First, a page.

Our Region

The Southern Gulf region comprises five defined catchments draining into the southern part of the Gulf of Carpentaria, plus the Wellesley Island.


The climate of the Southern Gulf can be described as semi arid in the south and south-west to tropical monsoon in the northern parts. The region’s climate is influenced by the north-west monsoon which generally moves south into the region in the summer months. The climate is characterised by hot, wet summers and cooler, dry winters, with frequent cyclonic activity between December and April, often accompanied by prolonged rainfall events and occasional widespread damage from high winds.


Rainfall in the region is predominantly monsoonal. Although there is high variability from year to year and within years, on average, about 80% of annual rainfall occurs during the four month period from December to March.

Average annual rainfall increases from about 350 mm in the south-west to more than 900 mm along the southern and western coastline of the Gulf of Carpentaria, and to 1200 mm on Mornington Island.

Variability of rainfall is high, both within a year and from one year to another. A dry year may bring less than a third of average rainfall, while a very wet one will almost triple the average. In some years, a single massive storm may bring more rain than is seen in the whole of a drought year.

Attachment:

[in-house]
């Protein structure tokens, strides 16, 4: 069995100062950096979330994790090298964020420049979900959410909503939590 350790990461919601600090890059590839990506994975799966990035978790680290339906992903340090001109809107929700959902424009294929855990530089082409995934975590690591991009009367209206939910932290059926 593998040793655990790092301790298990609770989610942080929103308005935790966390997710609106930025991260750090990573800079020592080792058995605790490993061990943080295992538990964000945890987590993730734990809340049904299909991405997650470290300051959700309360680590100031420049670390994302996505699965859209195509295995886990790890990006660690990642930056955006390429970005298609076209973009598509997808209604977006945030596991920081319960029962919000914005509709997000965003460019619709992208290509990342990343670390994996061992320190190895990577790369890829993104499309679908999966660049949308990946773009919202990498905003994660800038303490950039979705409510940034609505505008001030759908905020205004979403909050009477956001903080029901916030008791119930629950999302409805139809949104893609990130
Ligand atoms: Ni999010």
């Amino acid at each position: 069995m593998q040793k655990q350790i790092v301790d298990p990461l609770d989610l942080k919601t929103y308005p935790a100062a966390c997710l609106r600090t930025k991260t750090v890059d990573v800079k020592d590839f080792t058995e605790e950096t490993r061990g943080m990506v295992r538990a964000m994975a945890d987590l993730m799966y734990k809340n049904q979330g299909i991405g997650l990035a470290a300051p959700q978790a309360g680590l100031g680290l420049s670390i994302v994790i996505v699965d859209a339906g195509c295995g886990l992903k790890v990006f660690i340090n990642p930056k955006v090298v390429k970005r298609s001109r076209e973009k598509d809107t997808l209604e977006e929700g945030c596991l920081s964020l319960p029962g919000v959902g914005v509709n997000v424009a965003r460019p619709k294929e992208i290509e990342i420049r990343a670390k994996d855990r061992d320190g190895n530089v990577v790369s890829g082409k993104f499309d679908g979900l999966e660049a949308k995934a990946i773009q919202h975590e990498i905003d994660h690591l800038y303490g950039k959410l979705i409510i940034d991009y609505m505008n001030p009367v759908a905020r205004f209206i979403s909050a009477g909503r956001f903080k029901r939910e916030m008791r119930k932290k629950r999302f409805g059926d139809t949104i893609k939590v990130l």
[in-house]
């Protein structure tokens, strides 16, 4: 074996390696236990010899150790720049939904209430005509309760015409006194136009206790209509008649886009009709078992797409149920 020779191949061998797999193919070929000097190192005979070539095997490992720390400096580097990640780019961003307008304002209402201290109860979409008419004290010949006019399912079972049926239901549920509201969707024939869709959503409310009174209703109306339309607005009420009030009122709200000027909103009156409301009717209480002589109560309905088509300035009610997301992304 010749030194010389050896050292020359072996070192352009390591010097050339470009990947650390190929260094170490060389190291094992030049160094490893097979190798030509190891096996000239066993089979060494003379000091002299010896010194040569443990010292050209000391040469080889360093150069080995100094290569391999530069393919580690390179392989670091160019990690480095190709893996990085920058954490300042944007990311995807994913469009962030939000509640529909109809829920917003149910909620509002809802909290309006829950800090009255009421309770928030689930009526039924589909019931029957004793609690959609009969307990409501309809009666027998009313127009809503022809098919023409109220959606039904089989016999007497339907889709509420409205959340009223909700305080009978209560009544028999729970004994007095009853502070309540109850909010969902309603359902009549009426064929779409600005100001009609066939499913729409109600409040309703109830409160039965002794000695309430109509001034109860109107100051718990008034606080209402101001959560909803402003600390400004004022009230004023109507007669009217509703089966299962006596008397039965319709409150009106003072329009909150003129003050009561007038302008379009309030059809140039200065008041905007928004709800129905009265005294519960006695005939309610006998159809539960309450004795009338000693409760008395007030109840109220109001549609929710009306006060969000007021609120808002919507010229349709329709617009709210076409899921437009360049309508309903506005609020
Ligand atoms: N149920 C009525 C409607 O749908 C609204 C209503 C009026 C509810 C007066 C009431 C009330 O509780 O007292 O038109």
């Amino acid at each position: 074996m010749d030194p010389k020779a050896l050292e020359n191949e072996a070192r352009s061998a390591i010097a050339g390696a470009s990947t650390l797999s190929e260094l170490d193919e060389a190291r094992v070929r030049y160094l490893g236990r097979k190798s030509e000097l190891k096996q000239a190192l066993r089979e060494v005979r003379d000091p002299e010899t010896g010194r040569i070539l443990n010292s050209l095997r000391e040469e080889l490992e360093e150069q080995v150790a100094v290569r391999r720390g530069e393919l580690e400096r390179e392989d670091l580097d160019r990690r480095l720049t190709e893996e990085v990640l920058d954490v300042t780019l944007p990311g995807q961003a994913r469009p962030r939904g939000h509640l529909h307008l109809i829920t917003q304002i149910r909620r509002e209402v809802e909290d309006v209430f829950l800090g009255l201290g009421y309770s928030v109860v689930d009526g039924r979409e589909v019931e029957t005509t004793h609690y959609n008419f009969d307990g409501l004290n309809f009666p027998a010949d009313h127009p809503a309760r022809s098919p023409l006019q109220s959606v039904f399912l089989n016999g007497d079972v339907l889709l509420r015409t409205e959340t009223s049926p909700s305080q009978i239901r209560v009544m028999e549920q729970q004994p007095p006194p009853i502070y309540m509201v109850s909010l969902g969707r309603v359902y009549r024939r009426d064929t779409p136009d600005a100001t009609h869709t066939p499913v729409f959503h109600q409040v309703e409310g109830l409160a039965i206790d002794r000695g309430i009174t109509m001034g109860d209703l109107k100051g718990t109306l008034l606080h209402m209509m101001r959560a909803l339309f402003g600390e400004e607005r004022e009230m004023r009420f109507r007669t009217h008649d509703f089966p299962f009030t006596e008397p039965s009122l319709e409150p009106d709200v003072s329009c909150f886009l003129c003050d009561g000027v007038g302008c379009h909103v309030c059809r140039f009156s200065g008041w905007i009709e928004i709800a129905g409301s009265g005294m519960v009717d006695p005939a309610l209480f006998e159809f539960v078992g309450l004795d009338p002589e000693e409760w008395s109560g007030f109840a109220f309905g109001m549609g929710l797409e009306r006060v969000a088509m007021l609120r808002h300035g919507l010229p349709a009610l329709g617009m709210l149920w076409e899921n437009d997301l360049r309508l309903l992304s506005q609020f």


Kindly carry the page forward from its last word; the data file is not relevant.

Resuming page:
Over much of Southern Gulf Catchments, cloud formations and rainfall in the wet (January to March) lead to slightly lower average temperatures than the preceding October to November. In the dry season, clear nights and low humidity promote rapid cooling. Average maximums are around 36°C in the wet season, while minimums average 12°C in the dry season.


The three major bioregions found in Southern Gulf Catchments are Gulf Plains, Mitchell Grass Downs and Mount Isa Inlier. Also represented are parts of the Einasleigh Uplands and the Desert Uplands in the east, and the Gulf Fall and Uplands in the west.

  • Gulf Plains – covers approximately 12 per cent of Queensland and contains a variety of ecosystems from coastal salt flats and mangroves to huge areas of grasslands and woodlands.
  • Mitchell Grass Downs – largely undulating plains dominated by Mitchell Grass tussock grassland. Soils are self-mulching, deep, heavy grey or brown clays.
  • Mount Isa Inlier – characterised by rugged, hilly country with mostly red skeletal soils, dominated by snappy gum – spinifex communities.


Conservation Areas

The Southern Gulf region contains national parks, resource reserves, fish habitat reserves, wetland reserves, nature refuges, and lands and sites listed on the National Estate Register and the World Heritage Register.

  • World Heritage – Riversleigh Fossil Field.
  • National Parks – Boodjamulla (Lawn Hill) in the west, Finucane Island in the north, Porcupine Gorge in the east and part of White Mountains National Park on the Great Dividing Range.
  • Wetlands – Southern Gulf aggregation, Marless Lagoon aggregation, Wentworth aggregation Blue Bush Swamp, Musselbrook and the Nicholson Delta, in the Gulf Plains bioregion; Thorntonia aggregation (includes Lawn Hill Gorge) and Gregory River wetland.

Land Use